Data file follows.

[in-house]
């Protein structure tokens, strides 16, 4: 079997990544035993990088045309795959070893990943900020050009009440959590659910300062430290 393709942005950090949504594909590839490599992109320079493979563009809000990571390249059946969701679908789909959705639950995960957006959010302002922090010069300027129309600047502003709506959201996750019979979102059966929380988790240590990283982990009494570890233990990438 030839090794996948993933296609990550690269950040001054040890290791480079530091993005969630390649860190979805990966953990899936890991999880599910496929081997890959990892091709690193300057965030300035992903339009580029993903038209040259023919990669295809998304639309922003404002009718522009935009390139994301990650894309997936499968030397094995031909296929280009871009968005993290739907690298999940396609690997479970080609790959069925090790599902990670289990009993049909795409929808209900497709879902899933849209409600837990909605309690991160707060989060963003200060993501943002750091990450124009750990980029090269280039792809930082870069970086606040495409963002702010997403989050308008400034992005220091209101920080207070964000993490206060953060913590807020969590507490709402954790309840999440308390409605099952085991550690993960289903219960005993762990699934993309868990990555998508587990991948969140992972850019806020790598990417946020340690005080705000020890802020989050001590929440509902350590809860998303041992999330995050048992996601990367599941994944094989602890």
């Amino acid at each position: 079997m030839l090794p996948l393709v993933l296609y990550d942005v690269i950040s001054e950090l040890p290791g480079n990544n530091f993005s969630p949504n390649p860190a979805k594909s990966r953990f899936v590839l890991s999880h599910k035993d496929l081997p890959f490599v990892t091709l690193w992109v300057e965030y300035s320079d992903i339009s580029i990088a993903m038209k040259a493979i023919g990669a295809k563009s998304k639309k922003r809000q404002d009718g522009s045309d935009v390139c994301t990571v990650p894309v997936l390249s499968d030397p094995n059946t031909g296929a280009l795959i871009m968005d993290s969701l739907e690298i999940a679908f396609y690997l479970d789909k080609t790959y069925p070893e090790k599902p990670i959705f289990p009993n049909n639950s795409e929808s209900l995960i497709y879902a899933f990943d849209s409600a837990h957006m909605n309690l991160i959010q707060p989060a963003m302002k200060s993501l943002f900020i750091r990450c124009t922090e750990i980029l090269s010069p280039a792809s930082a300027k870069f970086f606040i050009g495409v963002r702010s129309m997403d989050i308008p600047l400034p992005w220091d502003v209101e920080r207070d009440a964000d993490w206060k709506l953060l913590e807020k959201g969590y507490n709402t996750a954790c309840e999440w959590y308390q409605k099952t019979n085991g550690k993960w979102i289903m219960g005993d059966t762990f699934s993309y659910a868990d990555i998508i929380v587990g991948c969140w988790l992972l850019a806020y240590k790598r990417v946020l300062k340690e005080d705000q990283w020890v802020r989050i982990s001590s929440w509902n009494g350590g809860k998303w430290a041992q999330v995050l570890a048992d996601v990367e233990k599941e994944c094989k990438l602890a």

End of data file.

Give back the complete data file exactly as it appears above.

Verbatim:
[in-house]
């Protein structure tokens, strides 16, 4: 079997990544035993990088045309795959070893990943900020050009009440959590659910300062430290 393709942005950090949504594909590839490599992109320079493979563009809000990571390249059946969701679908789909959705639950995960957006959010302002922090010069300027129309600047502003709506959201996750019979979102059966929380988790240590990283982990009494570890233990990438 030839090794996948993933296609990550690269950040001054040890290791480079530091993005969630390649860190979805990966953990899936890991999880599910496929081997890959990892091709690193300057965030300035992903339009580029993903038209040259023919990669295809998304639309922003404002009718522009935009390139994301990650894309997936499968030397094995031909296929280009871009968005993290739907690298999940396609690997479970080609790959069925090790599902990670289990009993049909795409929808209900497709879902899933849209409600837990909605309690991160707060989060963003200060993501943002750091990450124009750990980029090269280039792809930082870069970086606040495409963002702010997403989050308008400034992005220091209101920080207070964000993490206060953060913590807020969590507490709402954790309840999440308390409605099952085991550690993960289903219960005993762990699934993309868990990555998508587990991948969140992972850019806020790598990417946020340690005080705000020890802020989050001590929440509902350590809860998303041992999330995050048992996601990367599941994944094989602890």
């Amino acid at each position: 079997m030839l090794p996948l393709v993933l296609y990550d942005v690269i950040s001054e950090l040890p290791g480079n990544n530091f993005s969630p949504n390649p860190a979805k594909s990966r953990f899936v590839l890991s999880h599910k035993d496929l081997p890959f490599v990892t091709l690193w992109v300057e965030y300035s320079d992903i339009s580029i990088a993903m038209k040259a493979i023919g990669a295809k563009s998304k639309k922003r809000q404002d009718g522009s045309d935009v390139c994301t990571v990650p894309v997936l390249s499968d030397p094995n059946t031909g296929a280009l795959i871009m968005d993290s969701l739907e690298i999940a679908f396609y690997l479970d789909k080609t790959y069925p070893e090790k599902p990670i959705f289990p009993n049909n639950s795409e929808s209900l995960i497709y879902a899933f990943d849209s409600a837990h957006m909605n309690l991160i959010q707060p989060a963003m302002k200060s993501l943002f900020i750091r990450c124009t922090e750990i980029l090269s010069p280039a792809s930082a300027k870069f970086f606040i050009g495409v963002r702010s129309m997403d989050i308008p600047l400034p992005w220091d502003v209101e920080r207070d009440a964000d993490w206060k709506l953060l913590e807020k959201g969590y507490n709402t996750a954790c309840e999440w959590y308390q409605k099952t019979n085991g550690k993960w979102i289903m219960g005993d059966t762990f699934s993309y659910a868990d990555i998508i929380v587990g991948c969140w988790l992972l850019a806020y240590k790598r990417v946020l300062k340690e005080d705000q990283w020890v802020r989050i982990s001590s929440w509902n009494g350590g809860k998303w430290a041992q999330v995050l570890a048992d996601v990367e233990k599941e994944c094989k990438l602890a």